Black Jesus

Theatre, Drama
4 out of 5 stars
 (ADAM TRIGG)
1/4
ADAM TRIGG
 (ADAM TRIGG)
2/4
ADAM TRIGG
 (ADAM TRIGG)
3/4
ADAM TRIGG
 (ADAM TRIGG)
4/4
ADAM TRIGG

Time Out says

4 out of 5 stars

Anders Lustgarten is a vigorously political playwright who’s been honing his talent at the Finborough with plays such as ‘A Day at the Racists’. He also recently had an amusing piece of agitprop on the Royal Court’s main stage – ‘If You Don’t Let Us Dream, We Won’t Let You Sleep’. What’s fascinating about his latest work is his ability to probe the shocking subject of political violence in Zimbabwe and tease out the psychological and political threads that sustain it.

His story is set in 2015 and follows a woman, Eunice, interviewing a militia leader for a Zimbabwean truth and reconciliation committee. The man, Gabriel, is known as Black Jesus because he would decide which of his victims would be saved and which condemned. Now he’s in jail, Eunice refuses to be menaced by his threats and comes to understand how he is being used as a political scapegoat now as surely as he was when he was killing for politicians.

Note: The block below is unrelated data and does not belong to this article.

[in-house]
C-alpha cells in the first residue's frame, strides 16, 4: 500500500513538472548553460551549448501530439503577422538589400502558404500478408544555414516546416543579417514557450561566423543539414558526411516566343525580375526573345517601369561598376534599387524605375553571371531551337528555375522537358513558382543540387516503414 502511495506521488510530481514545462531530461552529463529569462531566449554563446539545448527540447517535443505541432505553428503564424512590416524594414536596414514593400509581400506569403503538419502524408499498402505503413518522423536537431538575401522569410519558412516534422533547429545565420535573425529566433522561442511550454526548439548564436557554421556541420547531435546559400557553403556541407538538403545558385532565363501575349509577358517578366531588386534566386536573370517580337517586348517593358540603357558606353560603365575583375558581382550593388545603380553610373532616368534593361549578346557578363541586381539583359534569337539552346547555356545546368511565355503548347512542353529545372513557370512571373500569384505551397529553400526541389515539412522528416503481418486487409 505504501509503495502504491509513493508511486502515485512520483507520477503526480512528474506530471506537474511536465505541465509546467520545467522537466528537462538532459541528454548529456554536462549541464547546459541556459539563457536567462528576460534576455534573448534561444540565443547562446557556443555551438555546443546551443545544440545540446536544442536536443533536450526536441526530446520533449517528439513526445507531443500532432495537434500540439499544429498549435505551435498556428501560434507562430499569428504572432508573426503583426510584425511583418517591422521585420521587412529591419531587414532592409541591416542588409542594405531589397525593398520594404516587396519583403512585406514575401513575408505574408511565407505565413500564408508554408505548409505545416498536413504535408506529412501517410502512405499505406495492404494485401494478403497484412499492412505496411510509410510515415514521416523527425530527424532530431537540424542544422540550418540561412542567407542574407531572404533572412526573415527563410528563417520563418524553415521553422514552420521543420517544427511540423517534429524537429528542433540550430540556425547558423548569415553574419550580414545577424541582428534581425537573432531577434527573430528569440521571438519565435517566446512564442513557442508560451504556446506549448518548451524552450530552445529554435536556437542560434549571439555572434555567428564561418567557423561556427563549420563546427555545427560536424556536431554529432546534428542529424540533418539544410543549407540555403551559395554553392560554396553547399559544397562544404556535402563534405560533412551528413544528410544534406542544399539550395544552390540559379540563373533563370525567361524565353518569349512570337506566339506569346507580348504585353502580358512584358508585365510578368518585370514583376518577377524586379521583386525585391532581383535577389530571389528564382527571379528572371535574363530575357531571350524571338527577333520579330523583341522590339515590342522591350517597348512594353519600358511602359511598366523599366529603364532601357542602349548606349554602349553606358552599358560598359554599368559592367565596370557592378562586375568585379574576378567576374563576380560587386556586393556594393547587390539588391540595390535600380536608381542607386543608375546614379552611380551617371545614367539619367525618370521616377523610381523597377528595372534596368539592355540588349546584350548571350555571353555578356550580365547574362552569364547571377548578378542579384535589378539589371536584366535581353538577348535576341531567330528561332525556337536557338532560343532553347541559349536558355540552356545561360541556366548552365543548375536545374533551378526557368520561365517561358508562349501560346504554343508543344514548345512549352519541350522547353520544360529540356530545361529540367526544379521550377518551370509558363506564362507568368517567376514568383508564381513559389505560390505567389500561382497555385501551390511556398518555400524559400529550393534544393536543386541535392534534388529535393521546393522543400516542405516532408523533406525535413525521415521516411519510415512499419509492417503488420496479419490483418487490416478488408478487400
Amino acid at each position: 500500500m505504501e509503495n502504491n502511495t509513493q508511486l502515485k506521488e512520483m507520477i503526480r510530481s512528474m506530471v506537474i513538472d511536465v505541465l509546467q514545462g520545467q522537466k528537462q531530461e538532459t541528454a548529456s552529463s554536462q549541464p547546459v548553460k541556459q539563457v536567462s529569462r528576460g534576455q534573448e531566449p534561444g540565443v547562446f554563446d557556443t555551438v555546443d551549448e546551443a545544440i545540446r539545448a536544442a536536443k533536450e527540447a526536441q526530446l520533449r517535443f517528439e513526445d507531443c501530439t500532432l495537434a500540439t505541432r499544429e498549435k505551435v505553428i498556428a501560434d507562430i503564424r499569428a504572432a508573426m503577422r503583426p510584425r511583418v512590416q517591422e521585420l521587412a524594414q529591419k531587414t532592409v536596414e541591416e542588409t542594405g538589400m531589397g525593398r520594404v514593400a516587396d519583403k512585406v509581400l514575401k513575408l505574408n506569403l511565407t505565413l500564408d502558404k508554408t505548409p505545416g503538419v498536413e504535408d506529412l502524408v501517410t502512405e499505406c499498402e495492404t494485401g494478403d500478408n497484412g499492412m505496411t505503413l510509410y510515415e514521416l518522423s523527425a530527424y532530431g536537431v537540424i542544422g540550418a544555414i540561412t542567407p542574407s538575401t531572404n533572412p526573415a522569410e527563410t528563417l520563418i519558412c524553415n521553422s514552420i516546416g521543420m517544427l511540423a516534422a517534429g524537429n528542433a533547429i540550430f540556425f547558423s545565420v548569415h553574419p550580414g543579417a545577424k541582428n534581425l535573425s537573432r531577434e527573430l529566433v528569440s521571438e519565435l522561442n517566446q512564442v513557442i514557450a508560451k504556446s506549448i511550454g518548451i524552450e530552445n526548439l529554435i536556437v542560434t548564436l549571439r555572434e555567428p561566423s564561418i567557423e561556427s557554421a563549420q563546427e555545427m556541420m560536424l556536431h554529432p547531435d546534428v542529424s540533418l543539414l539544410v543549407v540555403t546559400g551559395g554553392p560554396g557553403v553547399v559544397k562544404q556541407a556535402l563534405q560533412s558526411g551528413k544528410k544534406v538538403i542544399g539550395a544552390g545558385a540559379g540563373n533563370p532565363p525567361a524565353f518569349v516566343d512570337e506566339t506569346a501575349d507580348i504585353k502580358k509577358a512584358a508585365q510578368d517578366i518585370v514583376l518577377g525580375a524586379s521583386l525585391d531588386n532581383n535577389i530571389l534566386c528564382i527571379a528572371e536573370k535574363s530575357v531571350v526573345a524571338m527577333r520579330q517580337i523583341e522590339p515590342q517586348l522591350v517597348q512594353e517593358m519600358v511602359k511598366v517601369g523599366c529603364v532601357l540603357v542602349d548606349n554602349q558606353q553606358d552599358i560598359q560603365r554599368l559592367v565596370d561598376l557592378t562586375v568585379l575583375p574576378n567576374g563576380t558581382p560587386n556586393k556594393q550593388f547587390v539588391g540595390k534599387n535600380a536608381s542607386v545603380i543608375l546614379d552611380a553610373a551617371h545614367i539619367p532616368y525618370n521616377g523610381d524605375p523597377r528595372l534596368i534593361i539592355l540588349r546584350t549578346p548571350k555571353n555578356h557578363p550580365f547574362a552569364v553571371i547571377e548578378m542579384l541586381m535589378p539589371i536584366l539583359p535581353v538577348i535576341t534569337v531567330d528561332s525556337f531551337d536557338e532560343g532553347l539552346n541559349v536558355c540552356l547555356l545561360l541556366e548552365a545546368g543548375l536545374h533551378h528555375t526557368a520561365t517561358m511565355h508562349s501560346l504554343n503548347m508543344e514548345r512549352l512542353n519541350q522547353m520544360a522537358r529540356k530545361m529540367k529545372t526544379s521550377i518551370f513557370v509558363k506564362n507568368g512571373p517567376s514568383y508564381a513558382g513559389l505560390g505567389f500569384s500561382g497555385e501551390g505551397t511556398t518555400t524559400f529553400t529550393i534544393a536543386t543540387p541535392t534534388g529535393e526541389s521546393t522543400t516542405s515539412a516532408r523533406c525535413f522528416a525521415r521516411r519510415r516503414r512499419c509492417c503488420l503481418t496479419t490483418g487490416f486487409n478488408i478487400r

Despite the subject matter, the play lacks the crusading vim of Lustgarten’s Royal Court play. It does however sling good red meat to the actors. As Eunice, Debbie Korley is a sparrowish but plucky investigator determined to overcome her cosy worldview fostered in Harare’s suburbs. Paapa Essiedu’s Gabriel turns from sweaty, popeyed psychopath to a man shocked to see how he’s been used. Alexander Gatehouse adds perspective as a white civil servant, while Cyril Nri is an ebulliently cynical government minister.

David Mercatali’s production is forensically focused, with Max Dorey’s design setting the action in a clammy interview room stacked with scruffy files and chipped furniture. It does have a slightly documentary feel and might benefit from taking more of a stance. If Lustgarten does one day match his research with his polemics, he’ll surely set the stage ablaze.

By Patrick Marmion

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